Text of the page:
The next article in this series from Fellows of ICorr who have made a significant contribution in the field of corrosion control is by Ali N Moosavi, a Project Manager with DNV-GL, who describes his personal experience with the use of pipeline liners by a major Oil and Gas company in the Middle East.
Protection of pipeline internal
surfaces, and the use liners in the Oil and Gas Industry
The owners and operators of pipelines in the oil and gas industry have a range of options available to them for the internal protection of their pipelines from corrosion. These include from doing nothing, to cleaning, using coatings, chemicals and internal liners.
This option is used where:
• Expected life of the line is too short to require any protection
• Corrosivity of the liquid passing through the line is insignificant
• Economics dictate repair and replace strategy
Use Cleaning Pigs
This is a very effective method but is labour intensive and requires the lines to be piggable. It is particularly effective in lines where the main mode of corrosion is Under Deposit Corrosion, or Microbially Influenced Corrosion (MIC), which normally occurs at the 6 o’clock position.
This option can be very effective but requires a very high degree of quality control and quality assurance at the application stage. Also, assuring that the coating coverage of the weld joints is undamaged is challenging. There is also some concern that any holidays in the coating can result in accelerated localised corrosion at the exposed location. Furthermore, detachment of coating on a widescale basis can lead to a blockage of the pipeline.
This is a widely used method in the oil and gas industry. It requires chemical injection facilities and also that operators ensure that a minimum level of chemicals is maintained in the tank and the injection pumps are working. Often a cocktail of chemicals, such as corrosion inhibitor, oxygen scavenger, biocide, etc. is required. In the warmer climate of Middle Eastern countries, solar powered automatic chemical injections systems, with automatic warning if the tank runs low, are increasingly being used.
Internal cladding of pipelines with between 1-3 mm of a corrosion-resistant alloy (CRA) material is only used where corrosivity is high, the line is critical, and a relatively long design life is required. It is relatively expensive and is rarely used for very long pipelines. It has the advantage of being a “fit and forget” measure with no further activities required from operators, and no need for any other internal corrosion control measures, such as chemical inhibition. It is also much more reliable than internal coating or liners.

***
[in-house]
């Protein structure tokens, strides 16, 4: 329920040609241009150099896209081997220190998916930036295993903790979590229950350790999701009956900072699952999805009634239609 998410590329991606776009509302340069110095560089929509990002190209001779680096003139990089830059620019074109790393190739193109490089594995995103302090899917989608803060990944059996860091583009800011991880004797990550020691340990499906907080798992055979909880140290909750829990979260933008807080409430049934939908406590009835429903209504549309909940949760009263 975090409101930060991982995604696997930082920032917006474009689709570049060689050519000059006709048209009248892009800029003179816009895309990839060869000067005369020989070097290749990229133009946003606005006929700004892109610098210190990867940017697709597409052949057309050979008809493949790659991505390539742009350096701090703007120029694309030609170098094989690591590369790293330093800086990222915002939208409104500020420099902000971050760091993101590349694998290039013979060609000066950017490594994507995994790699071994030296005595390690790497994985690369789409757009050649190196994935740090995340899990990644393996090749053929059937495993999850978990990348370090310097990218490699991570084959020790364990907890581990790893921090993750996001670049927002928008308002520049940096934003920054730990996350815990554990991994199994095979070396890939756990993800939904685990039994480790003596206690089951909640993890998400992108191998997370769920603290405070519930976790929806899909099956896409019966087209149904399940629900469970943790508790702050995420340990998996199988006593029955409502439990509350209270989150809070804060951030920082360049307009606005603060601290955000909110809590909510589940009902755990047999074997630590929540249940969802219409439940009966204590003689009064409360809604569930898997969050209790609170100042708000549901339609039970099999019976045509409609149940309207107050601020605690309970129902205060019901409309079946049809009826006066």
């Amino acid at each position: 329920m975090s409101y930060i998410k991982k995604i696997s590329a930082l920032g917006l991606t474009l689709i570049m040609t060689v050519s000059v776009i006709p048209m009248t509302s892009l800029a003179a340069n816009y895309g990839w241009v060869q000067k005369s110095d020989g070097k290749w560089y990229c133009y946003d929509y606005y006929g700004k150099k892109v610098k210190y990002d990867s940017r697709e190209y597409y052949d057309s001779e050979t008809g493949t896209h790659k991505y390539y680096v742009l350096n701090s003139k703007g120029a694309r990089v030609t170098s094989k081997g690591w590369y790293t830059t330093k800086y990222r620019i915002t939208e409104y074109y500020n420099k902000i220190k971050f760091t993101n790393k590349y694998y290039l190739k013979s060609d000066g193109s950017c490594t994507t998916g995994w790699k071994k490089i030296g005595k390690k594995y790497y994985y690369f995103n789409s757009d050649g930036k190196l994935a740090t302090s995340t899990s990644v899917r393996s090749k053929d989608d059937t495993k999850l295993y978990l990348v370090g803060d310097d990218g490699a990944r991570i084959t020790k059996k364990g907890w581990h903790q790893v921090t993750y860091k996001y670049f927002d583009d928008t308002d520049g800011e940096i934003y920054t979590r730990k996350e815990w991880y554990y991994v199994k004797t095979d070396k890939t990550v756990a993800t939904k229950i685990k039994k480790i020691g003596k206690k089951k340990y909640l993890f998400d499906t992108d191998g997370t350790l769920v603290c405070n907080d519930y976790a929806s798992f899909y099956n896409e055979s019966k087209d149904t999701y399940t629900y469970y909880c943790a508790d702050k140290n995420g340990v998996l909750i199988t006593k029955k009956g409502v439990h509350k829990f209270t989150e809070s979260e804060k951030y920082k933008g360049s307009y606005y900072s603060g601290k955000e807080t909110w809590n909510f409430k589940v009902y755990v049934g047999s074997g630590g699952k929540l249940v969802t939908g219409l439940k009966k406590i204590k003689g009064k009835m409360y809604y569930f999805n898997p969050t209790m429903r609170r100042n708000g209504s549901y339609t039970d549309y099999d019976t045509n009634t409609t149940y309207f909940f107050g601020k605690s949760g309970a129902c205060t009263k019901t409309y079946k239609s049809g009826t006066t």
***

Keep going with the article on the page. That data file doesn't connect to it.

Corrosion Resistant Alloys (CRA) for pipeline material
This option is by far the costliest option and its use is extremely rare, especially for lines of any considerable length. To economically justify this option would require an extremely critical line with severe threats of both internal and external corrosion, and it would be for a very short length. However, this option is used more commonly for downhole casing and tubing in extremely corrosive conditions, as the cost of any workover due to corrosion of downhole equipment is very high.
Various non-metallic materials are used for construction of pipelines. These range from Poly Vinyl Chloride (PVC) to Glass Reinforced Epoxy (GRE). The use and selection of the specific non-metallic material for a pipeline depends on the maximum pressure and temperature of the operating environment, and the temperature/pressure limitations of the pipeline material. The vast majority of non-metallic pipes are used to transport water. With advances in the technology of these pipelines, more resilient forms of non-metallic lines, such as High-Density Polyethylene (HDPE) and GRE, have been used to transport crude oil. Basically, the smaller the pipeline diameter, the higher its limits for pressure and temperature. These lines offer internal and external corrosion resistance and do not require any additional corrosion protection measures such as chemical inhibition. They are unlikely to need cleaning by pigs as deposits cannot adhere easily to non-metallics. Such pipelines can be “rolled on” the ground.
However, non-metallic pipelines installed in moving soil conditions, such as deserts, can suffer from vibration and become deformed. They also must be resistant to solar radiation.